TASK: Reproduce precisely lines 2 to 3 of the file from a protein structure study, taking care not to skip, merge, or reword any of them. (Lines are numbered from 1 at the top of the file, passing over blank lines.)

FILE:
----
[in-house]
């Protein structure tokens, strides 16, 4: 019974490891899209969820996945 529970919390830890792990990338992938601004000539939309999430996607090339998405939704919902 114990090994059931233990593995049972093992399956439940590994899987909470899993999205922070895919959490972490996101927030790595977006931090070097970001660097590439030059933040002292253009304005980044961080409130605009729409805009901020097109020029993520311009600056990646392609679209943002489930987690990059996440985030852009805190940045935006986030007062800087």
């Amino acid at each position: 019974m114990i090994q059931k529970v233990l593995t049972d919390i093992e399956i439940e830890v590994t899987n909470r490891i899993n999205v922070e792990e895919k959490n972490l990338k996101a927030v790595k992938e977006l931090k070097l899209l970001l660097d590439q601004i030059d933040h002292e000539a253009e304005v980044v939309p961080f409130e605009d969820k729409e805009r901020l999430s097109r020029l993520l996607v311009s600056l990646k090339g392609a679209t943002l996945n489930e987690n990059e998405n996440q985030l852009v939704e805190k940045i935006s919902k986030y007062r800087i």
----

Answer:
């Protein structure tokens, strides 16, 4: 019974490891899209969820996945 529970919390830890792990990338992938601004000539939309999430996607090339998405939704919902 114990090994059931233990593995049972093992399956439940590994899987909470899993999205922070895919959490972490996101927030790595977006931090070097970001660097590439030059933040002292253009304005980044961080409130605009729409805009901020097109020029993520311009600056990646392609679209943002489930987690990059996440985030852009805190940045935006986030007062800087």
């Amino acid at each position: 019974m114990i090994q059931k529970v233990l593995t049972d919390i093992e399956i439940e830890v590994t899987n909470r490891i899993n999205v922070e792990e895919k959490n972490l990338k996101a927030v790595k992938e977006l931090k070097l899209l970001l660097d590439q601004i030059d933040h002292e000539a253009e304005v980044v939309p961080f409130e605009d969820k729409e805009r901020l999430s097109r020029l993520l996607v311009s600056l990646k090339g392609a679209t943002l996945n489930e987690n990059e998405n996440q985030l852009v939704e805190k940045i935006s919902k986030y007062r800087i």